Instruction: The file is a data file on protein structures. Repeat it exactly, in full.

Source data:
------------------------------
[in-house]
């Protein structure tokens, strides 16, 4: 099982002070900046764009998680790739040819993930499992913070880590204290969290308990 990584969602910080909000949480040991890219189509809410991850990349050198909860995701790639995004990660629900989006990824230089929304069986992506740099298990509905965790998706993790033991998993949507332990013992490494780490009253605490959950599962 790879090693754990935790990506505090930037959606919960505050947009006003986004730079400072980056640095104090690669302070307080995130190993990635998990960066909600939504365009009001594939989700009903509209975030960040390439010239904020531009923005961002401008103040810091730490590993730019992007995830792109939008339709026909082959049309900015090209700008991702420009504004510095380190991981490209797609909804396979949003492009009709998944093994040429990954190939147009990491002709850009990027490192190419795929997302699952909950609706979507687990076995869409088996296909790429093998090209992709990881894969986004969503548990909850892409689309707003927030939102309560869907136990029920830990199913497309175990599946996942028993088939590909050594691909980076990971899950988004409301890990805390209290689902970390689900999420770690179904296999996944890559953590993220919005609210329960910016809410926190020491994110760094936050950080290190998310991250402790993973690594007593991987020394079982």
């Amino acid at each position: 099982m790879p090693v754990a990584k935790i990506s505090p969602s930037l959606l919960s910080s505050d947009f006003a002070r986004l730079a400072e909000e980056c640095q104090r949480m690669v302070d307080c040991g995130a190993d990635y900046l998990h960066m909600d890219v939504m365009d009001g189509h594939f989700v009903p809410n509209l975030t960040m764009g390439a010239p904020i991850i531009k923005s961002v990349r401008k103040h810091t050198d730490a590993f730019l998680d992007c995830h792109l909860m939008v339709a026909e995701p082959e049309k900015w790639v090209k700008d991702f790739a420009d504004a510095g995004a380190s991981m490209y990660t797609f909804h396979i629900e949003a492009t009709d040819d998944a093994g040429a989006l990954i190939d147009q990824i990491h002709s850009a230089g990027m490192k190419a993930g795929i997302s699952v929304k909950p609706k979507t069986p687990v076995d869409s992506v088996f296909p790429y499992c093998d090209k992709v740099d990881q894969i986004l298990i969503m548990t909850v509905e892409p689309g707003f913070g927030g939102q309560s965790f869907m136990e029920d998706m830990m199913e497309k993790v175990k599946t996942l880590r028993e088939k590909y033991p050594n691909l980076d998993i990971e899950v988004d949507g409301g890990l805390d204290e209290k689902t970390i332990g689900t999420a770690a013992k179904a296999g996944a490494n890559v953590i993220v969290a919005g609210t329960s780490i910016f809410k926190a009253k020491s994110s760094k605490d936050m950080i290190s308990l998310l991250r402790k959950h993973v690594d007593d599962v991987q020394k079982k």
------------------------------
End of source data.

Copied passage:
[in-house]
């Protein structure tokens, strides 16, 4: 099982002070900046764009998680790739040819993930499992913070880590204290969290308990 990584969602910080909000949480040991890219189509809410991850990349050198909860995701790639995004990660629900989006990824230089929304069986992506740099298990509905965790998706993790033991998993949507332990013992490494780490009253605490959950599962 790879090693754990935790990506505090930037959606919960505050947009006003986004730079400072980056640095104090690669302070307080995130190993990635998990960066909600939504365009009001594939989700009903509209975030960040390439010239904020531009923005961002401008103040810091730490590993730019992007995830792109939008339709026909082959049309900015090209700008991702420009504004510095380190991981490209797609909804396979949003492009009709998944093994040429990954190939147009990491002709850009990027490192190419795929997302699952909950609706979507687990076995869409088996296909790429093998090209992709990881894969986004969503548990909850892409689309707003927030939102309560869907136990029920830990199913497309175990599946996942028993088939590909050594691909980076990971899950988004409301890990805390209290689902970390689900999420770690179904296999996944890559953590993220919005609210329960910016809410926190020491994110760094936050950080290190998310991250402790993973690594007593991987020394079982």
């Amino acid at each position: 099982m790879p090693v754990a990584k935790i990506s505090p969602s930037l959606l919960s910080s505050d947009f006003a002070r986004l730079a400072e909000e980056c640095q104090r949480m690669v302070d307080c040991g995130a190993d990635y900046l998990h960066m909600d890219v939504m365009d009001g189509h594939f989700v009903p809410n509209l975030t960040m764009g390439a010239p904020i991850i531009k923005s961002v990349r401008k103040h810091t050198d730490a590993f730019l998680d992007c995830h792109l909860m939008v339709a026909e995701p082959e049309k900015w790639v090209k700008d991702f790739a420009d504004a510095g995004a380190s991981m490209y990660t797609f909804h396979i629900e949003a492009t009709d040819d998944a093994g040429a989006l990954i190939d147009q990824i990491h002709s850009a230089g990027m490192k190419a993930g795929i997302s699952v929304k909950p609706k979507t069986p687990v076995d869409s992506v088996f296909p790429y499992c093998d090209k992709v740099d990881q894969i986004l298990i969503m548990t909850v509905e892409p689309g707003f913070g927030g939102q309560s965790f869907m136990e029920d998706m830990m199913e497309k993790v175990k599946t996942l880590r028993e088939k590909y033991p050594n691909l980076d998993i990971e899950v988004d949507g409301g890990l805390d204290e209290k689902t970390i332990g689900t999420a770690a013992k179904a296999g996944a490494n890559v953590i993220v969290a919005g609210t329960s780490i910016f809410k926190a009253k020491s994110s760094k605490d936050m950080i290190s308990l998310l991250r402790k959950h993973v690594d007593d599962v991987q020394k079982k």